By mid-afternoon the rain had eased and we walked the full horror of the site in a fine drizzle, past the extermination camp and through the woods to Treblinka I, the penal labour camp. The gravel pit remains, near the concrete bases of the many camp buildings – and that is all. A little further along, a huge cross marks the execution site and rows of small stone crosses mark the last resting place of thousands of prisoners, (about half the total number), mainly Polish, who died or were executed here.

As we returned, a group of Israeli visitors had gathered at a memorial in prayer. Back at the car park were the 2 coaches that had brought 2 groups – adults from the USA and young students from Israel – with a police car escort. We left them to mourn and returned to the TIR Park near Nur, having seen nowhere else to spend the rainy night.

The publications made grim reading and cited several websites for more: for example www.muzeum-treblinka.pl  or www.deathcamps.org  or www.bbc.co.uk/history/war/genocide  or www.auschwitz.org.pl . Our own visit to Auschwitz, 10 years ago, is described in October 1999.

It remains incredible that this is what nominally civilised people have done to other people in the 20th century – but it is so. As the last eye witnesses to the Second World War are passing away, we believe the Poles are playing a vital role in preserving such evidence and proof as remains. Not only beyond belief but beyond doubt. 

21 October 2009   93 miles   Nur to Firlej, Poland   Hotel Efes Camping   33 zloty

A surprise campsite on the way to Lublin

Knowing of no campsites on the way to Lublin (where Camping Graf Marina had closed at the end of September), we headed south on road 63, hoping for a break at another TIR Park. We remained above 500 ft on a rainy flat plateau, with russet leaves swirling down after the first severe frosts.

At the first town, Sodolow Podlaski at 20 miles, we drove round a busy square and continued on rd 63, now slightly better and wider but still with no margin for cycling. We remembered the summers of 1989 and 1990 when we'd ridden across Poland in complete safety, with virtually no traffic. Now there are cycle paths inside some of the towns but no provision out on the busy highways, which have only sometimes been smoothed, but rarely widened from horse and cart useage.

Siedlce at 38 miles is a big industrial town, with the smell of pollution hanging in the still damp air. A well-signed Tranzit route led us on a 6-mile circuit to the east of the centre, past factories making concrete blocks with vast car parks for the workers.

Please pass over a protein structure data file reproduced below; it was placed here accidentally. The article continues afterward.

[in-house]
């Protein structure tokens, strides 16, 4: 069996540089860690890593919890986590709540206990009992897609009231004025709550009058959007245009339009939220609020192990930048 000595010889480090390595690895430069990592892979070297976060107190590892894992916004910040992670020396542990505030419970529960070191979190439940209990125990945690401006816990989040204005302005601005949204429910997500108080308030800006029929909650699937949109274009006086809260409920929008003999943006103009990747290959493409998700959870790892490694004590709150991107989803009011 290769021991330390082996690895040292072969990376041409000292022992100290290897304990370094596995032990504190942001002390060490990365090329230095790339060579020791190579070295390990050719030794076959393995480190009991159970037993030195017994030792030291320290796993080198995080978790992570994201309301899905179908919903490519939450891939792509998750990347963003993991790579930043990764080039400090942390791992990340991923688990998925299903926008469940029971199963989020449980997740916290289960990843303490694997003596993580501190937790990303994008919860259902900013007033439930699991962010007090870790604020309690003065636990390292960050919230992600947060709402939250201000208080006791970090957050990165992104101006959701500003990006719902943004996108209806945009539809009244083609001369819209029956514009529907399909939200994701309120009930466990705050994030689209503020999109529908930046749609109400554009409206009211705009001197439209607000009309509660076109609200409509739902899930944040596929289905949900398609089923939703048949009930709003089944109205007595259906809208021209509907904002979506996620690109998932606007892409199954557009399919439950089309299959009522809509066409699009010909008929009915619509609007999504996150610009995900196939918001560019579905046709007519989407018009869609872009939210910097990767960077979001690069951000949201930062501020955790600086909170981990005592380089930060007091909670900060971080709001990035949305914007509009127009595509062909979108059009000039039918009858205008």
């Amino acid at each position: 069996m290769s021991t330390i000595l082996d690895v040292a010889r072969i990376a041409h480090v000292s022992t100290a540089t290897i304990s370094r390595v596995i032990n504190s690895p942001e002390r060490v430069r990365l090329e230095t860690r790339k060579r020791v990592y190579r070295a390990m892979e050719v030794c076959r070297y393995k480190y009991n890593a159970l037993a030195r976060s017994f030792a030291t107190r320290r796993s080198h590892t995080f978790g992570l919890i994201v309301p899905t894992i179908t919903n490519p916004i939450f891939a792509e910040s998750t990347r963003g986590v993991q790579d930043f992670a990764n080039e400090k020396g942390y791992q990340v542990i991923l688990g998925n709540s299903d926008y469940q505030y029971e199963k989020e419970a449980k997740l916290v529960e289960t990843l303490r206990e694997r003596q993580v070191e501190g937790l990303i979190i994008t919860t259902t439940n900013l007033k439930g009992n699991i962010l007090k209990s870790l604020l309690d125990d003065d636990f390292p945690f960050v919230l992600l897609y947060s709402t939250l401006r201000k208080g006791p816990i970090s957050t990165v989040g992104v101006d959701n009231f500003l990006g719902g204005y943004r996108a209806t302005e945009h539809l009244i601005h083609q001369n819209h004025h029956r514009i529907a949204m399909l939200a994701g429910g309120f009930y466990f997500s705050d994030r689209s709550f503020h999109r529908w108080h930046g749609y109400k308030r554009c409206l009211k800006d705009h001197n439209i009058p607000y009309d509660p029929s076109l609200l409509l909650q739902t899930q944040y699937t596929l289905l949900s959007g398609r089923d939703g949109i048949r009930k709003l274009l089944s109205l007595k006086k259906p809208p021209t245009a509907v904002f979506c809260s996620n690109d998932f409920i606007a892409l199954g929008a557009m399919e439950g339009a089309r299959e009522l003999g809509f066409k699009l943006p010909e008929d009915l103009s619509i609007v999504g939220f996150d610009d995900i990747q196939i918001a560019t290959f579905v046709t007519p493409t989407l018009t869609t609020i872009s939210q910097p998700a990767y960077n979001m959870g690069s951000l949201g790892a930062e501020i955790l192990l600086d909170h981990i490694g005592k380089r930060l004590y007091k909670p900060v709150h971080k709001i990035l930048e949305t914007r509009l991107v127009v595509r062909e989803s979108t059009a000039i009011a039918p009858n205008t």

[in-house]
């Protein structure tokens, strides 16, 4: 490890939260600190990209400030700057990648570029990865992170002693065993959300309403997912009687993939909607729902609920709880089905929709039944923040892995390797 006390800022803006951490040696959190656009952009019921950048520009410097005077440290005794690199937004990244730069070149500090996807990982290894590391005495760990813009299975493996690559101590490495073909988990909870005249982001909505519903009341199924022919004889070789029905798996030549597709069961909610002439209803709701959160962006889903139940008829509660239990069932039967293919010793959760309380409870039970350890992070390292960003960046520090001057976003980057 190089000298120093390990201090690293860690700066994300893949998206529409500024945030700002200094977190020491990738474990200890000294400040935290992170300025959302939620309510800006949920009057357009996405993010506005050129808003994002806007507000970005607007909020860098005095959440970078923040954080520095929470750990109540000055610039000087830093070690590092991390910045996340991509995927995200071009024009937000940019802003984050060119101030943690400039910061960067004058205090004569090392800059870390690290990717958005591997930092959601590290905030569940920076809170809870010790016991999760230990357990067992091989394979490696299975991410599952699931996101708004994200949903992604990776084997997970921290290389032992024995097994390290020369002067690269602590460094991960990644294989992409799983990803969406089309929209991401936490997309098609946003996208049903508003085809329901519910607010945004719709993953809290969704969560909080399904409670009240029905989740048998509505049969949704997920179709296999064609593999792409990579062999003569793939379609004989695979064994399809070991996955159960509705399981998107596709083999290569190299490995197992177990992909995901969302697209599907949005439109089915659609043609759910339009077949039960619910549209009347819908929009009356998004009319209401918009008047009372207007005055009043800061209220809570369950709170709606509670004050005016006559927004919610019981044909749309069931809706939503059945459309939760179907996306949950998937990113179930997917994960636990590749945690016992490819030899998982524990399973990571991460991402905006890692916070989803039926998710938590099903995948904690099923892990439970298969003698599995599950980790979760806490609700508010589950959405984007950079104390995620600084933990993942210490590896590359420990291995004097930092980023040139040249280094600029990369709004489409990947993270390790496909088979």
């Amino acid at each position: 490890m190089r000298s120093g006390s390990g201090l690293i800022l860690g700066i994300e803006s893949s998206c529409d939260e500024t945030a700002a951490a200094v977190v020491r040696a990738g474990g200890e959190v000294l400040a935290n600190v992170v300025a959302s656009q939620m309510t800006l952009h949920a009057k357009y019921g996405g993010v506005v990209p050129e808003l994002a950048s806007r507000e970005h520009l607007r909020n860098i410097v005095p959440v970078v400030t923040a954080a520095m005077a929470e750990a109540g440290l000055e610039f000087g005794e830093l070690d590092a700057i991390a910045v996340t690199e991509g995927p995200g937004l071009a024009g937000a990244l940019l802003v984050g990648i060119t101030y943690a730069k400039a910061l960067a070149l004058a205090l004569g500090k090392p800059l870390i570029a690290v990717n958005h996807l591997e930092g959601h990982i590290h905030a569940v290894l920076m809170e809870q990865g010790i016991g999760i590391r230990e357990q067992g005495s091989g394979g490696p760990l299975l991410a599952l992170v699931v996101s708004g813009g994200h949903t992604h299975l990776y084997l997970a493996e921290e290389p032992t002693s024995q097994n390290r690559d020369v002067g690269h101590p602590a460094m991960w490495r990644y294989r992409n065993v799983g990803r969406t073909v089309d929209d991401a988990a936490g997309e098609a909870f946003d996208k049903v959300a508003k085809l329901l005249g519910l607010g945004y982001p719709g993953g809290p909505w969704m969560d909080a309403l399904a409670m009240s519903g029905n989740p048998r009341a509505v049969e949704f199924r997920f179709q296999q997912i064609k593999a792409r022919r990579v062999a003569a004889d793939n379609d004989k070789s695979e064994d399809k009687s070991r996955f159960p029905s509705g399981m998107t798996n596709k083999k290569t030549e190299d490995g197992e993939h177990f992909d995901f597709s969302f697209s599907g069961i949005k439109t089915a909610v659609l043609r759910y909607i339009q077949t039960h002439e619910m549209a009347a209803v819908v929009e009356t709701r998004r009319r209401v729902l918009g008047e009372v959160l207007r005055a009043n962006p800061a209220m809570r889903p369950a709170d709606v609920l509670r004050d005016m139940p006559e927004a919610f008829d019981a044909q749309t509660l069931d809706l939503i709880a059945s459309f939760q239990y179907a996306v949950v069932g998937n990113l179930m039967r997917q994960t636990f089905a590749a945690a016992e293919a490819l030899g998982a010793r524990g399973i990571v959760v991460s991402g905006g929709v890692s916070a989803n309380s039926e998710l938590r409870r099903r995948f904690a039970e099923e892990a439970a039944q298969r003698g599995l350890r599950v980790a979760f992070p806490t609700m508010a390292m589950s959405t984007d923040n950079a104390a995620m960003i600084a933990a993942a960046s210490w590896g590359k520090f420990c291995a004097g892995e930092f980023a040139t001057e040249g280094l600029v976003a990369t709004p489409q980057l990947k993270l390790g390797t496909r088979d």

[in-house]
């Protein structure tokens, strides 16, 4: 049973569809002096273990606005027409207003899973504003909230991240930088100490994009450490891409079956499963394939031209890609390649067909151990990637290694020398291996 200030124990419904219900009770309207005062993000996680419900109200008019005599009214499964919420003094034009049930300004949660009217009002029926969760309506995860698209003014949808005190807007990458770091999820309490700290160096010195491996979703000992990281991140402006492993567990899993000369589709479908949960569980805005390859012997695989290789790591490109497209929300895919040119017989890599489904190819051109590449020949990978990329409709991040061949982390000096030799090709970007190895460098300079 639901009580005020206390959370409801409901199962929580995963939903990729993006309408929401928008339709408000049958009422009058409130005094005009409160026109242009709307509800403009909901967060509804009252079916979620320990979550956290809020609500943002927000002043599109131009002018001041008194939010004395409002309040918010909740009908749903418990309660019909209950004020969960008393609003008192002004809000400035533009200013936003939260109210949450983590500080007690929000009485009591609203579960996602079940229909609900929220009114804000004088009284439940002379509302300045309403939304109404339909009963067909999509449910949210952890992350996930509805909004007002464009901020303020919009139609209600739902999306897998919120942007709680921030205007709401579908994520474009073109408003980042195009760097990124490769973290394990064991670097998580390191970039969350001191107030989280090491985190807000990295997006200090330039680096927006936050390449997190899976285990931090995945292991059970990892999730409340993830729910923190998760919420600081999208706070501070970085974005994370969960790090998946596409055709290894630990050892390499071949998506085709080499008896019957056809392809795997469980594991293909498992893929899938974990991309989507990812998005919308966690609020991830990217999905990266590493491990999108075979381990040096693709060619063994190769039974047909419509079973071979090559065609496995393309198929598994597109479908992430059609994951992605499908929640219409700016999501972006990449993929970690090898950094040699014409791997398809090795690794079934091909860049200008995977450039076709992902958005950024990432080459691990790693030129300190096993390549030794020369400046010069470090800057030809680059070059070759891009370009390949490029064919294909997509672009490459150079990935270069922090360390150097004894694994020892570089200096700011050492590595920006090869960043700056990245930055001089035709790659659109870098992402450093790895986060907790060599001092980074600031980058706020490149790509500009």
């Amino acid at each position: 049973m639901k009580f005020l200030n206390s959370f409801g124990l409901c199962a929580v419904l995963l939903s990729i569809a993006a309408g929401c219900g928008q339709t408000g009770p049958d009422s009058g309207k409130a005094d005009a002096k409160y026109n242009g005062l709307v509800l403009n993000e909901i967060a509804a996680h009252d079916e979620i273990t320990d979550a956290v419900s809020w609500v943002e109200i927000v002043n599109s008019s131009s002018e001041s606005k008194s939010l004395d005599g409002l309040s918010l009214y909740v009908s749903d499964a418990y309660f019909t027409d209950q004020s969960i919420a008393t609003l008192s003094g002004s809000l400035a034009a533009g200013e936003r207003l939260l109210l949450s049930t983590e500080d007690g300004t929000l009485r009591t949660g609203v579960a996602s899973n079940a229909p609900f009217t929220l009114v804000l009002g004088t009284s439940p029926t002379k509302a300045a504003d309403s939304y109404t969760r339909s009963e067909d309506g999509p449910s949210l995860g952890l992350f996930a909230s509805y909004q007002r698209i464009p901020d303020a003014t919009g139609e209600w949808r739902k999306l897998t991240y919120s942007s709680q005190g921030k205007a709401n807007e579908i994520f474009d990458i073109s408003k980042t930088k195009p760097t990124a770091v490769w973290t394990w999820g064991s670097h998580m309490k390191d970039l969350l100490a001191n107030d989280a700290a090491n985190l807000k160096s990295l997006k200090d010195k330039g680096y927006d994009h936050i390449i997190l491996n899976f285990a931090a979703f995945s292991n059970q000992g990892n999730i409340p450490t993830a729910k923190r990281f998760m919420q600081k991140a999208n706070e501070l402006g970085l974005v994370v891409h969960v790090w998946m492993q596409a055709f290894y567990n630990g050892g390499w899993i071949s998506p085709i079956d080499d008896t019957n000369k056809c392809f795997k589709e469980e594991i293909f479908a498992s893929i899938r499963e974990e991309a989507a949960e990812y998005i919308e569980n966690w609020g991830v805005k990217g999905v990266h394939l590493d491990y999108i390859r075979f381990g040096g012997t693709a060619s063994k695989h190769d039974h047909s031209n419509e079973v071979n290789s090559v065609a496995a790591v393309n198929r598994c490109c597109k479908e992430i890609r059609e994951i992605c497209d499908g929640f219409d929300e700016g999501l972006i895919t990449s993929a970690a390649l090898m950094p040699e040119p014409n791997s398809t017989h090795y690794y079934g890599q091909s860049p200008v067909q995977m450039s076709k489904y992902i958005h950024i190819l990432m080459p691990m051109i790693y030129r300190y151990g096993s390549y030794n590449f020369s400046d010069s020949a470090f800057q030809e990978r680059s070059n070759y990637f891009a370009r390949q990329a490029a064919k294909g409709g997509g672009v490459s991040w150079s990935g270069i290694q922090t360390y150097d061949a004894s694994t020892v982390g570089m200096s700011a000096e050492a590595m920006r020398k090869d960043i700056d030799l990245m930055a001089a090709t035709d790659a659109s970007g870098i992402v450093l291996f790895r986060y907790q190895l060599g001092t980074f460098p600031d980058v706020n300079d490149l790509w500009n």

The rain began to fall as sleet, then snow, as we continued south on rd 63, crossing 4 railway lines in Lukow at 58 miles. Sadly, the extensive railway network was one of the reasons that Poland was chosen as the site for 8 (eight) major German concentration camps and hundreds of satellite camps.

Keeping south (heading for the sun over a distant horizon?) we turned right on road 19 just before Radzyn Podlaski at 75 miles. A TIR Park, less than a mile along, was a good place to stop for lunch and it had a modern phone box, enabling calls with the card we'd bought. It was now 5ΊC and raining again.

Road 19, with a much smoother surface and a shoulder each side, forked left in Kock at 88 miles. After Firlej village (about 8 miles north of Lublin) we noticed a sign on the left for 'Efes Hotel-Restaurant-Camping', pointing down a short lane to a lake. The muddy campsite field was deserted, the gates padlocked, the 'facilities' closed. Was it worth a walk in the rain to hotel reception? Yes it was! The gate was unlocked and we parked on the gravel path, using two extension leads to reach an ancient hook-up. We had free use of toilets and hot showers in the hotel, where a French group was staying, and we even found that the WiFi signal reached our motorhome. Visit www.efesfirlej.pl.

People in the more affluent west of Europe can't imagine the poverty that still exists in the rural areas of the former Iron Curtain countries, where folk have been left behind in the transition to a city-based capitalist economy. As dusk fell, a couple of men walking through from the lake had spent a finger-numbing day fishing - for food rather than sport - and they were back early next morning. We also spotted a vagrant going through the dustbins by the hotel, picking out glass bottles to get the refunds and – much worse – gathering dirty cigarette ends to smoke. Saddened, we gave him a pair of new trainers (that had proved too small for Barry), a few empty bottles and the price of a packet of cigs.

In need of light relief, we watched a film from our DVD collection: Tom Hanks and Paul Newman in 'Road to Perdition', a very good 1930's gangster movie. Polish TV does show some British and American programmes but (most annoyingly) has a single Polish voice-over, which has us straining to catch the odd word of English. It's cheaper than dubbing or subtitling.  

22 October 2009   At Firlej, Poland   Hotel Efes Camping

A working day

The day dawned dry, bright and cold. As the WiFi signal and hook-up remained good, we stayed on, with time for cleaning and bread-baking, as well as emails and Voipwise phone calls. After speaking to our good friends, Ian and Judit in Budapest, our next mail drop was arranged at their address - our next direction.  

23 October 2009   93 miles   Firlej to Ozarow, Poland   TIR Parking

Visiting the substantial Majdanek Concentration Camp at Lublin